New Year’s Resolutions

The school year ended yesterday and I said a final goodbye to one of the more difficult classes of my career. So now I’m taking stock and trying to think of what I want to do next year to improve my teaching and the learning of my pupils.

I think that this really falls into 2 categories. The first is the concrete side of what I actually do in the classroom. This is probably the easiest to think of and to implement. The second is a lot harder, how do I change what I do to improve things for my pupils? It’s easy to think of things that I need to change, my reactions to certain situations etc, the hard thing is actually to implement that  change when I’m actually on the spot.

My class were a large class which had 23 boys out of a total of 35 pupils. This itself isn’t a problem. I enjoy teaching boys and generally have a very good relationship with them (my own son gave my very good training). However this year I had several difficult children who I felt that I never truly got to grips with. 

I have just read thoughtweaver’s thoughts on making positive relationships with children.
I agree with all of what the author says, my problem this year was that my 3 main problems did not fit into the general stereotype of badly behaved boys. These 3 were all very intelligent children who often seemed to deliberately choose to behave badly for their own reasons. I am disappointed that I didn’t manage to make the links with them that I wanted to and as a result they probably didn’t make the progress that they could have.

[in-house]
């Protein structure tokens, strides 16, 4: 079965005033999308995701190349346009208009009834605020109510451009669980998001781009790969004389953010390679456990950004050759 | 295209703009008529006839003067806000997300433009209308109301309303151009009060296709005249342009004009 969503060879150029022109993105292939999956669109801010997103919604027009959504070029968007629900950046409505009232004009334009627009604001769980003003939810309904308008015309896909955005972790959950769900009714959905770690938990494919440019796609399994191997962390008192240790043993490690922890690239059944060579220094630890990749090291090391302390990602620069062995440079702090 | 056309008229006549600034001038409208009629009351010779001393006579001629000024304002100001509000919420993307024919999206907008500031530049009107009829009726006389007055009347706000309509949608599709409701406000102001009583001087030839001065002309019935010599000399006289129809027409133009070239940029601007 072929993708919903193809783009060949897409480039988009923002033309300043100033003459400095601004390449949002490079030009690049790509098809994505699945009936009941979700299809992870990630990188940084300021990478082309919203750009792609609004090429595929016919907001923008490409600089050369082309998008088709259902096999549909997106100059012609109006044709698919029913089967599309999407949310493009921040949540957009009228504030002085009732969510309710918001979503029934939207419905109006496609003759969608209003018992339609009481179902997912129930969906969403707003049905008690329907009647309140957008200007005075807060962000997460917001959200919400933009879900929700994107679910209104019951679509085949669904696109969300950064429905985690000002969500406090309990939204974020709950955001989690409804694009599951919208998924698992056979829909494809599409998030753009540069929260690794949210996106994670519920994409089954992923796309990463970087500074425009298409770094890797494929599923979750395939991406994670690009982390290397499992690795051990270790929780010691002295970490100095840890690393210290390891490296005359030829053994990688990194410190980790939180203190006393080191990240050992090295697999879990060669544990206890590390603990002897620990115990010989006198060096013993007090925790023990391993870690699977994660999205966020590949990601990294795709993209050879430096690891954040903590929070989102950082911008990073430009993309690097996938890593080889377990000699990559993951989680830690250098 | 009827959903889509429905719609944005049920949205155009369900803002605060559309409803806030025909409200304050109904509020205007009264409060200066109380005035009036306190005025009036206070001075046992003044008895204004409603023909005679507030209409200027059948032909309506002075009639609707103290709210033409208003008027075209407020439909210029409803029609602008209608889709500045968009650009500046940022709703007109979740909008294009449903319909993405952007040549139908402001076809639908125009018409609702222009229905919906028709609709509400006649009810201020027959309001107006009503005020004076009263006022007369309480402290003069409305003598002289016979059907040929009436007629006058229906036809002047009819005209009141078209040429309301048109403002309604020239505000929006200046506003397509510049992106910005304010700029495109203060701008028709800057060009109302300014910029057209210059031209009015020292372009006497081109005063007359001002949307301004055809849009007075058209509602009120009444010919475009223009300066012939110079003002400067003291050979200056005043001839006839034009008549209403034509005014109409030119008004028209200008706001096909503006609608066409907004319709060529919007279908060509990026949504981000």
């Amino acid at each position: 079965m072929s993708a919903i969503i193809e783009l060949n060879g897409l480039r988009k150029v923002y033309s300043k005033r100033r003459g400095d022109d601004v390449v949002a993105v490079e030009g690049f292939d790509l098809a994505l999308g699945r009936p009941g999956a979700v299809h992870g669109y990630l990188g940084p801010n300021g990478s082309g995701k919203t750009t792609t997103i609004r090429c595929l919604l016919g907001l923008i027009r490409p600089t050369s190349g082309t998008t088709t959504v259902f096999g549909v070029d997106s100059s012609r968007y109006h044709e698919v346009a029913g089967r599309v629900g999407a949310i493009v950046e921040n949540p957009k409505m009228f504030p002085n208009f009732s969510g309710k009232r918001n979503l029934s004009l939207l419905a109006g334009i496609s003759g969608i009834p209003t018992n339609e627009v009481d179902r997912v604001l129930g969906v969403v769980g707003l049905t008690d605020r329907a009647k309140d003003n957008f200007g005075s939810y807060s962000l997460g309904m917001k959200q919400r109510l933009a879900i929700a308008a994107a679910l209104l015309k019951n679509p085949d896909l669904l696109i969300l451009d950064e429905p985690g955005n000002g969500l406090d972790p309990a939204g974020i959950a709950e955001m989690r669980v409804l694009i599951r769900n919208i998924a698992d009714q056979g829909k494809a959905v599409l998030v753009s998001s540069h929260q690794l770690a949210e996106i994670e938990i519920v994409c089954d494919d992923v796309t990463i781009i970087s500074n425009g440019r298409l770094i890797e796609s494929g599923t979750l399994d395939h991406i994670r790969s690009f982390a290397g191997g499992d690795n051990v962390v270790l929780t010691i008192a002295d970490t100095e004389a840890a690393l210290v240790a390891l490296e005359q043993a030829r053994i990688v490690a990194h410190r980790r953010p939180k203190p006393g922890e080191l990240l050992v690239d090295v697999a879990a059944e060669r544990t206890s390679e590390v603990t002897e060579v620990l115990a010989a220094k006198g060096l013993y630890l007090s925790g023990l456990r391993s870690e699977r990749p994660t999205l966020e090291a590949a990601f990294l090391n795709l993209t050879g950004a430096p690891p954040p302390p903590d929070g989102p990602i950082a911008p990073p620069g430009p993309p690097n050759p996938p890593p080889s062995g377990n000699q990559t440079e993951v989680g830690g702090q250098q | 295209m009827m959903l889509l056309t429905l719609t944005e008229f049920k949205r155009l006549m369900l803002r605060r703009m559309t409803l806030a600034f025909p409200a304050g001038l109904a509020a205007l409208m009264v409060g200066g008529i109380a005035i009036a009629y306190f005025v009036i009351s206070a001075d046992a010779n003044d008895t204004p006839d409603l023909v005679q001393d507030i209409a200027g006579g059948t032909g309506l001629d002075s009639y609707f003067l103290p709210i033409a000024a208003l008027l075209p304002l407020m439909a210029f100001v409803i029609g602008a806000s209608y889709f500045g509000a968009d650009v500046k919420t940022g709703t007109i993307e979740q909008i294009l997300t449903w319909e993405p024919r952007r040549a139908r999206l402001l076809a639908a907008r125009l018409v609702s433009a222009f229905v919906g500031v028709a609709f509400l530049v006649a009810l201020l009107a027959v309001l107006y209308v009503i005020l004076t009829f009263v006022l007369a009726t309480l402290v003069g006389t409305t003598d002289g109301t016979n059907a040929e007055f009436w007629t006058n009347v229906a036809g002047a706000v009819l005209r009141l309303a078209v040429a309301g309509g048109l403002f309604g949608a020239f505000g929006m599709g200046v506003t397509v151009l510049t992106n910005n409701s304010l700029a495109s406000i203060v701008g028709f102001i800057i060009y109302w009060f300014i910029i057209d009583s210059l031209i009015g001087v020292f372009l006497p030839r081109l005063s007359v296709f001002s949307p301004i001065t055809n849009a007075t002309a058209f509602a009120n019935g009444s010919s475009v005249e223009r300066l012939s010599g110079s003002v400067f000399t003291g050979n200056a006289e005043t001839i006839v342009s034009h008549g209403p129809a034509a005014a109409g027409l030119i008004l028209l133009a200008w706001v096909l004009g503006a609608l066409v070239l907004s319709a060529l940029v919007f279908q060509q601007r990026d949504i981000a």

Knowing the children is important though, especially in large classes where it is hard to give them all the attention they need. My aim next year is to try and spend at least a couple of minutes with each child, just chatting, maybe while out on playground duty. It would be great to do this every week but I feel that would be impossible. It shouldn’t be too difficult to do over a period of 2-3 weeks though and by the end of a term I would hopefully have a better idea of who they all are.

It’s easy to say that I will do this but my days are jam packed and over and over again I get home to realise that I still have a long list of things that I meant to do but completely forgot about. Maybe making a list of the children I want to talk to will help. Lists always help I think. The very act of making one seems to put you a little more in control.

The other thing that I want to improve is how I react to poor behaviour. I’ve never had children that I haven’t had a good relationship with until this year and I certainly don’t want to repeat it. Children won’t make progress if they don’t feel comfortable and happy in school. I need to find ways of getting through to those difficult children, ways of moderating their behaviour that have a positive feel rather than negative sanctions.

Having identified things that I can do, then I need to actually remember to implement them. It is incredibly easy just to react in the usual way. That didn’t work this year. I need to pause before reacting and give myself time to think before I deal with the situation.

Next year I will be the model teacher and my class will be the perfect class!

Watch this space!




Gulliver’s Travels

I spent a fantastic day today working with theatre professionals connected with Curve Theatre in Leicester and some of my year 5’s. This was a transition project involving some of year 5 from each of the feeder high schools with funding secured by the high school.

The group are working with various groups of children to put ideas together that will eventually become a performance of Gulliver’s Travels.